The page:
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Hidemi Woods 

Singer, Songwriter and Author from Kyoto, Japan.

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Mona Lisa hr618

It was about when I was eight years old and visited my grandparents’ for the first time since their house was rebuilt where their old one in which my mother was born and grew up had stood. I stepped into the living room of their brand-new house and my uncle welcomed me.
   The house belonged to my grandparents on my mother’s side. As an old custom of Japan, the first-born child used to live with his or her parents after marriage. That’s why I had lived with my grandparents on my father’s side all the way until I left home. Accordingly, my mother’s elder sister took a husband into the family and had lived with her parents. Her husband was this uncle of mine. He was married to my aunt as an heir-to-be and related to me by marriage not by blood.
   He has gotten the best seat in the new living room. It was placed at the top of the table and the closest to the TV. What caught my eyes was the painting hung on the wall behind him. It was a large copy of Mona Lisa.
   I don’t think I recognized it as Mona Lisa back then, but I knew it was a Western painting and felt a decisively unsuitable, out-of-place sense. The house was located in a rural area in Kyoto, in typical countryside where Western paintings were hardly spotted. Though it was new, the house was Japanese-style. The living room had no chairs as they sat on the floor around the low table. Yet, above my uncle was a gorgeously framed, dignified Mona Lisa. I’m still not sure if someone gave it as a housewarming gift or he got it himself, but it was certainly the furthest thing from my uncle who was a lean, uncultured, gamble-inclined man. While I gaped at the painting thinking how opposite it was to my uncle, he said to me smiling, cheerfully and proudly, “Isn’t this painting nice? I like this. It’s nice, isn’t it? Nice, hah?”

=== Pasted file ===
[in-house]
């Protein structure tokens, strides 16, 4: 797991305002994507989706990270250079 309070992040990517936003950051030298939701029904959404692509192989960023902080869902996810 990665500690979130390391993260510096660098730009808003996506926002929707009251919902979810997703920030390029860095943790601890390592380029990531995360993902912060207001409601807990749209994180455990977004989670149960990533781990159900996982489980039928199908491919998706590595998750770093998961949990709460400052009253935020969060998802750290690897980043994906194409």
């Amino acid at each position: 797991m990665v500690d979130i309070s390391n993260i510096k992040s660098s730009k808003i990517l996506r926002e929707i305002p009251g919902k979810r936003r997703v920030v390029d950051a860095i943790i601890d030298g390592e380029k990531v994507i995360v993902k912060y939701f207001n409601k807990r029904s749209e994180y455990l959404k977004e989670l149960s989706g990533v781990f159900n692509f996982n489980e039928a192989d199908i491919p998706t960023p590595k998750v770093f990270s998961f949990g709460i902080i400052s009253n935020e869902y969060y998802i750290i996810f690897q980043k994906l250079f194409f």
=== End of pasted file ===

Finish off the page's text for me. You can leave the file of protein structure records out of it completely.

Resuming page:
Until mid-teen, I had often visited the house. Mona Lisa was always there as my uncle’s favorite. In every New Year’s holiday, my uncle acted as a dealer for our annual family gambling card game at the living room. It may sound peaceful, but it was a serious high-stakes battle between my uncle, my cousin, my mother and me. Although my uncle loved gambling and was buried into every bet, he would lose big every year. From above, Mona Lisa watched him losing to his son with tears in his eyes, with her archaic smile.
   I went abroad for the first time when I finished high school. I visited France and saw the real Mona Lisa at the Louvre. I wasn’t interested in art so much then, and walked through rather than appreciated. But once I entered the big hall where Mona Lisa was displayed, I noticed something fundamentally different. Although there were quite a few visitors, the hall was almost completely silent. The air was strained and tense. It was as if everybody had been holding their breath. At first, I didn’t know what was happening. I walked forward and found Mona Lisa at the back of the hall. Since it was beyond security guards, tasseled ropes and the reinforced glass, there was still some distance from me when I stood in front. Nevertheless, the real one was surprisingly powerful and captivating. I clearly remember I felt like being gravitated to it and couldn’t help fix my eyes on it.
   As for my uncle’s favorite copy of Mona Lisa, when my grandparents’ house was burned to the ground in after years by my grandmother’s carelessness in which she lit a candle too close to a sheet of Buddhism talisman paper on the alter one morning, Mona Lisa was burned away with the house. When the fire broke out, my uncle, who had been even thinner because of terminal cancer, carried in his arms my aunt, who had been fat and suffered from dementia and was asleep in the upstairs bedroom, ran down the stairs holding her, and saved her life. I thought I found out who his favorite lady really was, and who he really was...

 

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